If your business requires sharing documents of any kind with your customers, business associates, and employees, then a portal may be beneficial. You can save time and money on customer service, postage, and even labor. Your company will also look more professional while increasing service delivery.
What Is a Portal?
A portal is software in the cloud that allows users to upload and download files from a secure space where only they have access. For each client, you can set up a private virtual filing cabinet where only you and the client will have the key. Your client will have their own user ID and password into their area of the portal. There, they can upload and download documents. Some portals also have secure signature capability to help take the hassle out of obtaining signatures.
How Can I Use a Portal?
Think of all the paperwork that occurs between your company and your customer or business associates. That should lead to several areas where a portal can be utilized by your company. If your business is data-intensive, it will definitely benefit from a portal; imagine moving all of those documents out of email and into a clean, private filing folder in the cloud.
Businesses that would benefit the most include:
- Any small business with remote employees: a portal can be where employees pick up and drop off work.
- Mortgage companies where the loan officers are collecting a great deal of information for the underwriters.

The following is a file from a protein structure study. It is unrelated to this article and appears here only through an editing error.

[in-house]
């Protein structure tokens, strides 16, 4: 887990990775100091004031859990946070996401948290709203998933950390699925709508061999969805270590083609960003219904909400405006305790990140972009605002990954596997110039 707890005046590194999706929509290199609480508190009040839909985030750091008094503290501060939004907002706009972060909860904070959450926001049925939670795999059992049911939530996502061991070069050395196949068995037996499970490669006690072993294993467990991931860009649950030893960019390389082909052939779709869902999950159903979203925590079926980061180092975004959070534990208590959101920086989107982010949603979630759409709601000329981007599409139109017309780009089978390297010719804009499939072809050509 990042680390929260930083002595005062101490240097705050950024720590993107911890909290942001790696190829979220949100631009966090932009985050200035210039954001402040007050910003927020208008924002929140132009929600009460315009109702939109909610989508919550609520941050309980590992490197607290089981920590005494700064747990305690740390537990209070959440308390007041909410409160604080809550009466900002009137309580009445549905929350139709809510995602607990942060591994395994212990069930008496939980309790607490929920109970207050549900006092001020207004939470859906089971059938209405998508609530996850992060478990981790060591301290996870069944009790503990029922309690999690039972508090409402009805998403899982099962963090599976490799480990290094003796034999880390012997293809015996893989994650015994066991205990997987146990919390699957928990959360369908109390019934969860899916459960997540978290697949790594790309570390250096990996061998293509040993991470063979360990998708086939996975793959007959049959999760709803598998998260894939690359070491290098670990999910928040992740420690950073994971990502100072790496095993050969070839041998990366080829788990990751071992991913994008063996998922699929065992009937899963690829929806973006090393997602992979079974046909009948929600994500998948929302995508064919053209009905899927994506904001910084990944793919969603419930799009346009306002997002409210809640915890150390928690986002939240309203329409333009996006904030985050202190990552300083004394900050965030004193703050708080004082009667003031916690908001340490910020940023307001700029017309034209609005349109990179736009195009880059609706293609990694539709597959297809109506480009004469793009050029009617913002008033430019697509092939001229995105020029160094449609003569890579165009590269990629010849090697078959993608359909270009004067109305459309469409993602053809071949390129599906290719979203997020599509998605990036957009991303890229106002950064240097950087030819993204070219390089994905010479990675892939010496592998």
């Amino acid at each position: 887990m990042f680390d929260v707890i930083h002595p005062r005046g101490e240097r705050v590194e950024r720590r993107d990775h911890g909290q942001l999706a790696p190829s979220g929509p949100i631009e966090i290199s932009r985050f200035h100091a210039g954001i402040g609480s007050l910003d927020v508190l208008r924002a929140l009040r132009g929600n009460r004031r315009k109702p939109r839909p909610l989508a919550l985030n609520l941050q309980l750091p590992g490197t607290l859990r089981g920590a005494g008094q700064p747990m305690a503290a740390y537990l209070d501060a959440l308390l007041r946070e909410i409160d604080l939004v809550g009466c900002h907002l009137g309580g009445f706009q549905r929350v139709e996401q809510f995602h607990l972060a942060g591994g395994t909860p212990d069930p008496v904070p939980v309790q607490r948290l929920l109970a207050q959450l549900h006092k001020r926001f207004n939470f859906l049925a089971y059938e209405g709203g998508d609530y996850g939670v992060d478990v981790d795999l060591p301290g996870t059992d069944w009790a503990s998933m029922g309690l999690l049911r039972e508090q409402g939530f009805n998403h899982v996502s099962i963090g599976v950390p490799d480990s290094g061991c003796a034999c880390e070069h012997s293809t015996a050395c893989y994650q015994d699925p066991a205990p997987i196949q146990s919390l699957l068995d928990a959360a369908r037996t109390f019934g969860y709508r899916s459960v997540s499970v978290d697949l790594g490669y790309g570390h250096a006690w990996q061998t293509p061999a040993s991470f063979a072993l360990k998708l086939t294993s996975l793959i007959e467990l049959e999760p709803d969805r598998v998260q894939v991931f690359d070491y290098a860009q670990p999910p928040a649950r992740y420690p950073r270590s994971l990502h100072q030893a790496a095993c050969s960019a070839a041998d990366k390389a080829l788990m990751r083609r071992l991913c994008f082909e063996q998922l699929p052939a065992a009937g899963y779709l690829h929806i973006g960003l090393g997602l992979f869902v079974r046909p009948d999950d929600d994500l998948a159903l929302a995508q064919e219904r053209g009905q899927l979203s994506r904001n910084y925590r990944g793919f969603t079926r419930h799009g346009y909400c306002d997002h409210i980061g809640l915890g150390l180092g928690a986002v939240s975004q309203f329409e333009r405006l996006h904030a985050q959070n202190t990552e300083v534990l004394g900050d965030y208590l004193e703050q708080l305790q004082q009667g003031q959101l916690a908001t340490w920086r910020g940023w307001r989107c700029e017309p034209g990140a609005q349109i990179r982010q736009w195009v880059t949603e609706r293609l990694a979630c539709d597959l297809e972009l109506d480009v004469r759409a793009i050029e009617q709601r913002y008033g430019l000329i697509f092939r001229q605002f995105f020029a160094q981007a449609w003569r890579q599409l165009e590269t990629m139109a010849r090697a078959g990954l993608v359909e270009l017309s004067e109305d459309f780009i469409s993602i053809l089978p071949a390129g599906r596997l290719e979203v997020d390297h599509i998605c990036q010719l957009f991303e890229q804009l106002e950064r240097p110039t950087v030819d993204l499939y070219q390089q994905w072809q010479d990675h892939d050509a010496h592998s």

- Construction companies: each subcontractor could access the schedule, estimates, material details, invoices, and certificates of insurance.
- Real estate agents to collect the details of home purchases and sales
- Accountants, attorneys, consultants, coaches, and other professionals who deal with private customer information.
- Web design, ad agency, and marketing companies
Types of documents and files uploaded and downloaded from portals include:
- Contracts, estimates, and legal documents
- Invoices and credit card authorizations
- Instructions and training materials and aids
- Company policies and procedures
- Brochures and marketing materials
- Reports and spreadsheets
- Forms and applications, blank and completed
- Graphics, drawings, and photos
- Receipts, expense reports and documentation
Remember, every client or employee doesn’t necessarily need a portal. Perhaps it’s more cost-effective to use a portal only on your largest customers or vendors, or perhaps the ones who have special documentation needs.
Where Can I Find a Portal?
One of the leading vendors in the portal space is Citrix Sharefile. You can find them at http://www.sharefile.com/. Depending on your needs, the cost can be as low as $16 per month. Your industry may have specific solutions as well, especially if there are regulations such as HIPAA that need to be followed.
Other options include sites such as DropBox and Box.net. These companies offer file transfer, but don’t have a dedicated user area. These sites are useful, but a bit different than a portal.
Look for software that provides each user with their own unique login, and that will distinguish the software as a true portal.
If the decision is made to implement portals for your business, consider private-labeling them with your logo and place a direct link to your portal login page for easy client access.
By using portals your inbox will be cleaner, your employees will save time looking for lost emails and documents, and your company will look more professional in the eyes of your clients. Sounds like a winning situation to us!